A common question for those who are considering learning to ski or snowboard… which should I try first? The answer is as unique as snowflakes… or
personalities. Here are few things to consider before you decide to learn to ski or ride.
Need for speed: For those inclined to forego the breaks down the slopes, physics point to a skier of the same ability as a boarder,
nosing-out the boarder nearly every time.
Yard sale blues: Taking a bad spill on skis can be a lot messier and more difficult to clean up when each of your skis and poles fly
about in different directions.
Fancy free feet: For those unaccustomed to having their feet planted and locked into one position, side-by-side, skiing might be more comfortable.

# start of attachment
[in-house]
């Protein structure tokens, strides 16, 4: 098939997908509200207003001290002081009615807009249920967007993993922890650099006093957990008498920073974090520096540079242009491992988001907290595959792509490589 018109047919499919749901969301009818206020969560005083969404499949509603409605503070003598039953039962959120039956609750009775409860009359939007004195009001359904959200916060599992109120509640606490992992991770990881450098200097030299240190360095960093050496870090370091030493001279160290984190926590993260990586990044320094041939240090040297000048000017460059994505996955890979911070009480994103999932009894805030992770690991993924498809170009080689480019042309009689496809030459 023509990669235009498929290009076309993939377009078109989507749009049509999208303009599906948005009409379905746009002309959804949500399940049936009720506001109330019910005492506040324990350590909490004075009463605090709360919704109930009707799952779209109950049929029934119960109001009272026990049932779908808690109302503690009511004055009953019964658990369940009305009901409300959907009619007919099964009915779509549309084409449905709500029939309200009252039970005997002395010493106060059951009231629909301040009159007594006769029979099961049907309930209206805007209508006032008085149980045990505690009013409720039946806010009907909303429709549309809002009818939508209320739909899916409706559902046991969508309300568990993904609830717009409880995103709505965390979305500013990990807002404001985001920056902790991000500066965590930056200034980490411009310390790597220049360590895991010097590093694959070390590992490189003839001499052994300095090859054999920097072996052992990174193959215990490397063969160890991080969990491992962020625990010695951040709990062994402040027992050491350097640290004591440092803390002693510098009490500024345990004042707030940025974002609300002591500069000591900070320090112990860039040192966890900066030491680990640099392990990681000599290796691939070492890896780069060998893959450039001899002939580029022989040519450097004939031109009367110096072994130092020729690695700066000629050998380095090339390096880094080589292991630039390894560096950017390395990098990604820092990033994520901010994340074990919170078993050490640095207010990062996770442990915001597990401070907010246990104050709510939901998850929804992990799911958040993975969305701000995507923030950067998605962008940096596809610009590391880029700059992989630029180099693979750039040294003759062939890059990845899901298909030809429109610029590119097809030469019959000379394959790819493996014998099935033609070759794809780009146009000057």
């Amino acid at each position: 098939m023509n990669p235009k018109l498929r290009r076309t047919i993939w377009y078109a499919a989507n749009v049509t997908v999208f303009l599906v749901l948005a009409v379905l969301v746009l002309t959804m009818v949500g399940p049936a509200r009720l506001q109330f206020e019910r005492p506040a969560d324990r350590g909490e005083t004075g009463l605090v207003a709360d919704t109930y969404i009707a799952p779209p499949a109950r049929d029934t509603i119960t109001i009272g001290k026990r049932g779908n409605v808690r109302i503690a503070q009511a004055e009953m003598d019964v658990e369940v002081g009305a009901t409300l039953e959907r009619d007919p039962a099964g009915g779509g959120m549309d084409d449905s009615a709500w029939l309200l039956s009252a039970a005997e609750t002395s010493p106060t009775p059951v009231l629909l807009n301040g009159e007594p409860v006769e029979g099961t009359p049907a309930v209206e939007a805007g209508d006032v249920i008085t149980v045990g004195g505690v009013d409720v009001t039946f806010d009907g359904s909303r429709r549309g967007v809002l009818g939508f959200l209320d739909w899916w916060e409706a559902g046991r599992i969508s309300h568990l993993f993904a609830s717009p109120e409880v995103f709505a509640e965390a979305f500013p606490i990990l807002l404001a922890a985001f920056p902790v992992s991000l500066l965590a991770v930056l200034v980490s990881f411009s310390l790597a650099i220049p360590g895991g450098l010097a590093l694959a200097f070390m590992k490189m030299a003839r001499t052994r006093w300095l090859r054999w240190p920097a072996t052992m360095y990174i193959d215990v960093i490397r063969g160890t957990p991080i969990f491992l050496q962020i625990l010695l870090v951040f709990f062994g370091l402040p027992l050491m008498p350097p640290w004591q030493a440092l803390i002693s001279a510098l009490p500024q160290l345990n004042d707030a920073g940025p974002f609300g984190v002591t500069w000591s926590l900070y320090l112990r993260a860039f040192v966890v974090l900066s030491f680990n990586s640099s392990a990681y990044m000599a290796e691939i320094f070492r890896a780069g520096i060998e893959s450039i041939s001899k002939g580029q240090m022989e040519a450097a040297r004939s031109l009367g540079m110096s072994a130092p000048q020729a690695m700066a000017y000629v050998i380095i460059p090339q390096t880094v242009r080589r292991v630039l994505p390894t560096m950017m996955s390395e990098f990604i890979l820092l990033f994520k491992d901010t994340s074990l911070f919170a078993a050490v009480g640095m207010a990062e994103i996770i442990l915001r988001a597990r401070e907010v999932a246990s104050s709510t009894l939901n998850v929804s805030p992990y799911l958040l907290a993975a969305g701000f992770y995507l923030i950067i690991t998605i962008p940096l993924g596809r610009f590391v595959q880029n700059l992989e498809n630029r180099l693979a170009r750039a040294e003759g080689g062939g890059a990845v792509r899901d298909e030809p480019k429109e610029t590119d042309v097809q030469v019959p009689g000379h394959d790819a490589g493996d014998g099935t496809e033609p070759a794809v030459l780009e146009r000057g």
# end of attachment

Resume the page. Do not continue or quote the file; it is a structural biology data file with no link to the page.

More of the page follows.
Up and at 'em: Skiers are able to get right off the lift and go, with no need to reattach bindings to boots.
Sitting pretty: Snowboarders end up sitting down a lot on the slopes - after getting off the lift, to prep their bindings, or to take a
break from trying to remain on edge while not riding. Without poles, it's tougher to stand still upright for long.
Powder perfect: Leaving the ice and bumps to skiers, a snowboard is a heavenly man-made carpet ride over deep powder, although more and
more skis are made to fly over powder as well.
Ouch!: Wrist injuries are more common while riding (falling) than while skiing, so be sure to wear wrist guards. However, boarding
can be a bit kinder on the knees.
No fun on the flats: With no ski poles to help push you along, a boarder must resort to a lot of hopping and dragging to get beyond
stretches of flat terrain.
In either case, you might want to rent before you buy and when you are ready to buy, try out some demos in different brands to find your most comfortable ski or ride.